None of the models developed so far succeed to explain FX rates levels and volatility in the longer time frames. For shorter time frames (less than a few days) algorithms can be devised to predict prices. It is understood from the above models that many macroeconomic factors affect the exchange rates and in the end currency prices are a result of dual forces of demand and supply. The world's currency markets can be viewed as a huge melting pot: in a large and ever-changing mix of current events, supply and demand factors are constantly shifting, and the price of one currency in relation to another shifts accordingly. No other market encompasses (and distills) as much of what is going on in the world at any given time as foreign exchange.

Supply and demand for any given currency, and thus its value, are not influenced by any single element, but rather by several. These elements generally fall into three categories: economic factors, political conditions and market psychology.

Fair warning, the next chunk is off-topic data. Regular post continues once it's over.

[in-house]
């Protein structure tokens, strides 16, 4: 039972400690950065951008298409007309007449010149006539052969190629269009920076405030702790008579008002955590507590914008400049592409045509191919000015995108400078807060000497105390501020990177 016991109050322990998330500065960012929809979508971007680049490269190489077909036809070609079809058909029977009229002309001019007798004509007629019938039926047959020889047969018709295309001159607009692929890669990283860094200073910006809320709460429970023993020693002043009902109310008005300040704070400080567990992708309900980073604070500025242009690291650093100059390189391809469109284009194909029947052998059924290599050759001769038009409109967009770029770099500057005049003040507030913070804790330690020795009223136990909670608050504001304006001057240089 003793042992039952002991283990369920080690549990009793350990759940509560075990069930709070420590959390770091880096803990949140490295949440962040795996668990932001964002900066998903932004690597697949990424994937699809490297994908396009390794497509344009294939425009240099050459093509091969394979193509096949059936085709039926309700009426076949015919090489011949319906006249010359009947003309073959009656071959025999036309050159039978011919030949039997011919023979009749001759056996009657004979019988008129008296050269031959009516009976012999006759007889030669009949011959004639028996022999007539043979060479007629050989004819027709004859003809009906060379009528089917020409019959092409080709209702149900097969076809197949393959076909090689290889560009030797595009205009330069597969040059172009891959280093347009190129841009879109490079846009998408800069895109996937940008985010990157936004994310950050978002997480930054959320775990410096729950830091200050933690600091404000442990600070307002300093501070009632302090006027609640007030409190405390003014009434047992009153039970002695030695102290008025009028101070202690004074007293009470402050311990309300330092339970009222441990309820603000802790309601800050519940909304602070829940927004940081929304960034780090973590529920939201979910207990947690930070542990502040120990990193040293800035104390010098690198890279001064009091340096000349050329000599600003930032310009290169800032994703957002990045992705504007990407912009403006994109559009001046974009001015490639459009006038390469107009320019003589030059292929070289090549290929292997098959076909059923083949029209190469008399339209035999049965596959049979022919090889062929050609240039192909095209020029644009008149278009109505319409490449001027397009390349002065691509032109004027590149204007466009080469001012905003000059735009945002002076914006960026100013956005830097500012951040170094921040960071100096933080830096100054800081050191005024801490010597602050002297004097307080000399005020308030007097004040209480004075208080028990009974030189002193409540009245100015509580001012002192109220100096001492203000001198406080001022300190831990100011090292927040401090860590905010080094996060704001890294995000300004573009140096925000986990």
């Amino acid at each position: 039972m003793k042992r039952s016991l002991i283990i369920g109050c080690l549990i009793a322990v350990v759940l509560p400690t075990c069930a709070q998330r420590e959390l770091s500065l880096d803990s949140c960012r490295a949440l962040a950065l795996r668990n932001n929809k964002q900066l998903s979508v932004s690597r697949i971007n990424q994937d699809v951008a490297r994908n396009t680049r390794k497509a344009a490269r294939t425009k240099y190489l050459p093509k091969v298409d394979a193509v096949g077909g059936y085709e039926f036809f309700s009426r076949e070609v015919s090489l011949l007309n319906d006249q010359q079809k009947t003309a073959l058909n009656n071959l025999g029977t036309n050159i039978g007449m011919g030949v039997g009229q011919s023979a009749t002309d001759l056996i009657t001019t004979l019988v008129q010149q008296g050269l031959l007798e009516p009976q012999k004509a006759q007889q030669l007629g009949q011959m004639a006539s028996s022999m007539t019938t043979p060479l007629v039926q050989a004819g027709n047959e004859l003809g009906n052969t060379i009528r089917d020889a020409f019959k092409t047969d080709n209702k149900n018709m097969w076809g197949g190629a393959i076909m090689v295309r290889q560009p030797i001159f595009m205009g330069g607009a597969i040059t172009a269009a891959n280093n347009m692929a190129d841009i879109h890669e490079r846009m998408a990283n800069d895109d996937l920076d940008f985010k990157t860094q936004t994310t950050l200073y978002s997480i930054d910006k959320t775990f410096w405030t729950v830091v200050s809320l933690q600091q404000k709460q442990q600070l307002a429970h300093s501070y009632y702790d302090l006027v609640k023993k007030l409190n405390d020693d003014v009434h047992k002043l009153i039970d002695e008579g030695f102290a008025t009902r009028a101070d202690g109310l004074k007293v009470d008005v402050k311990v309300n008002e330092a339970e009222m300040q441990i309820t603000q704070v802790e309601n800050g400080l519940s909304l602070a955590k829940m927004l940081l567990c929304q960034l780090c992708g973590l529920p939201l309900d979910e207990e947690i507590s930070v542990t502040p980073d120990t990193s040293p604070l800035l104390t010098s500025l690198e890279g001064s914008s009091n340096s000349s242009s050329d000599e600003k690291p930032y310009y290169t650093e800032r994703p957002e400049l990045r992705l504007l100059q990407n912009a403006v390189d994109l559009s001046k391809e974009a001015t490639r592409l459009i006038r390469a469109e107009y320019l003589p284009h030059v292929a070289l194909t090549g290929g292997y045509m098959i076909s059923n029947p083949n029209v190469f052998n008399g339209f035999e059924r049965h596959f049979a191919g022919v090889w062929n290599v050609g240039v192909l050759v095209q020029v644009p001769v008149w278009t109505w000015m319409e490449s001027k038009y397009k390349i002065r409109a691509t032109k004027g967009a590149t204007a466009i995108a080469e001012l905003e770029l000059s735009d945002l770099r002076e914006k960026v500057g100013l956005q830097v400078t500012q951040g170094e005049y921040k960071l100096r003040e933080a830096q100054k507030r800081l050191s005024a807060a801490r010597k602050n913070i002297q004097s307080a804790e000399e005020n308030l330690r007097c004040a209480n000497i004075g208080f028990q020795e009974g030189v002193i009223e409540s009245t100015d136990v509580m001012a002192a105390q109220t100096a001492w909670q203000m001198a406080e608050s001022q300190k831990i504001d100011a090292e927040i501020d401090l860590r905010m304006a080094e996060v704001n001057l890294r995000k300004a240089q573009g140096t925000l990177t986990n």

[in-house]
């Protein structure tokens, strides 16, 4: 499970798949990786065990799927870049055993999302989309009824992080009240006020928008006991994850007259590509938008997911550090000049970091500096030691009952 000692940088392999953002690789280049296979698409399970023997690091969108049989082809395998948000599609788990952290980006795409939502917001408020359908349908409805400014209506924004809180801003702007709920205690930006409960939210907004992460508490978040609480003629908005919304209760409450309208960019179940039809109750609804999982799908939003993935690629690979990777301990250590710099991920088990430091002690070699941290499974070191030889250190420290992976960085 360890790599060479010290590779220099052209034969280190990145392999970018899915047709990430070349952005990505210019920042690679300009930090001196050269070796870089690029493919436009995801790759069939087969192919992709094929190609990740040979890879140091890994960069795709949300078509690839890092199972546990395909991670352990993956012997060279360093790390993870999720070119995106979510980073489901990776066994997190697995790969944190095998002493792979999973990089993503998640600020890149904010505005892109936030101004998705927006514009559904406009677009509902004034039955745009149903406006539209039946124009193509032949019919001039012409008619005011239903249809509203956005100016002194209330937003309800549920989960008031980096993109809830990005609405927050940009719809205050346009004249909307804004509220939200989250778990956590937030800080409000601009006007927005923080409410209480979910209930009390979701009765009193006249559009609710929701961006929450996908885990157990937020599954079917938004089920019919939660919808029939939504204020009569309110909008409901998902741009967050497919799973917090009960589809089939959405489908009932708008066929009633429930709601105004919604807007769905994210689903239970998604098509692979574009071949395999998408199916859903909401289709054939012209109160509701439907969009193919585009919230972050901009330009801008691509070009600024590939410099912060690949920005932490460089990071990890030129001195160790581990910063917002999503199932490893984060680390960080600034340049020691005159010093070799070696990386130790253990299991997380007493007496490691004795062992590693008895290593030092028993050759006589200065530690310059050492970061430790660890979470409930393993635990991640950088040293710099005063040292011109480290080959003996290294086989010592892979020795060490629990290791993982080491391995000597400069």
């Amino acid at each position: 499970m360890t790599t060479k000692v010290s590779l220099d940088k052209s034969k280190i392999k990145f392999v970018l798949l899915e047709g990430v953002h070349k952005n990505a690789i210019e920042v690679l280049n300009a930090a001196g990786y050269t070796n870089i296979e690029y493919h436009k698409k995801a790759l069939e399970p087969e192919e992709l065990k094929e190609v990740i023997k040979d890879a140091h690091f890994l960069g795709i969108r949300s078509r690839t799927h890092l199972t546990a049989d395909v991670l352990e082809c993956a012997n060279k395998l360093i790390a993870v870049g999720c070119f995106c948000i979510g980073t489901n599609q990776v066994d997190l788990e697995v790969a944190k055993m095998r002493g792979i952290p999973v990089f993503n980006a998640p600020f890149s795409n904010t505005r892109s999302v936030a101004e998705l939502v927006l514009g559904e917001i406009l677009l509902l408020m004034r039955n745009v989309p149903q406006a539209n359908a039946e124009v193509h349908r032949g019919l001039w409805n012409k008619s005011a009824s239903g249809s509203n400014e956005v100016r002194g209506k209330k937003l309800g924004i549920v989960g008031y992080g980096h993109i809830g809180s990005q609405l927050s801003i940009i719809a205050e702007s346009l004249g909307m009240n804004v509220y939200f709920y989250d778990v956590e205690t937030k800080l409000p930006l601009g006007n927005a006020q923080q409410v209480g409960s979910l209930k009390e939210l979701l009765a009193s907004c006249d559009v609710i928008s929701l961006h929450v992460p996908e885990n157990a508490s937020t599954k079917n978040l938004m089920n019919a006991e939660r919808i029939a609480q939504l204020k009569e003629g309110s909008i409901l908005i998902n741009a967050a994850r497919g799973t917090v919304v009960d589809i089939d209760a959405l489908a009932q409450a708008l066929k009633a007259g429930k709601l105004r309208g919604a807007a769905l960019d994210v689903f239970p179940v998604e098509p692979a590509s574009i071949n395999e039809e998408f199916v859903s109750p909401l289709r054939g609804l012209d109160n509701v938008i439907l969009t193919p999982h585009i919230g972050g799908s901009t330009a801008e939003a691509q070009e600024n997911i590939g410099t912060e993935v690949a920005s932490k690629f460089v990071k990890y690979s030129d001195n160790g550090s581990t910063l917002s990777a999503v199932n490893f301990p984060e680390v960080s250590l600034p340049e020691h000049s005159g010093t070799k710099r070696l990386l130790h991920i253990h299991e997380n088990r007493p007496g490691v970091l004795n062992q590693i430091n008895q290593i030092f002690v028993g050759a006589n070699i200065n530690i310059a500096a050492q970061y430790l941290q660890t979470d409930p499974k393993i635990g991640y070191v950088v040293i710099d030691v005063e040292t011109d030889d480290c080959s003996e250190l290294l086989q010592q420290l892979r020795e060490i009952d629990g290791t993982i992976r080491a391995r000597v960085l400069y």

Economic factors

These include: (a)economic policy, disseminated by government agencies and central banks, (b)economic conditions, generally revealed through economic reports, and other economic indicators.

Economic policy comprises government fiscal policy (budget/spending practices) and monetary policy (the means by which a government's central bank influences the supply and "cost" of money, which is reflected by the level of interest rates).
Government budget deficits or surpluses: The market usually reacts negatively to widening government budget deficits, and positively to narrowing budget deficits. The impact is reflected in the value of a country's currency.
Balance of trade levels and trends: The trade flow between countries illustrates the demand for goods and services, which in turn indicates demand for a country's currency to conduct trade. Surpluses and deficits in trade of goods and services reflect the competitiveness of a nation's economy. For example, trade deficits may have a negative impact on a nation's currency.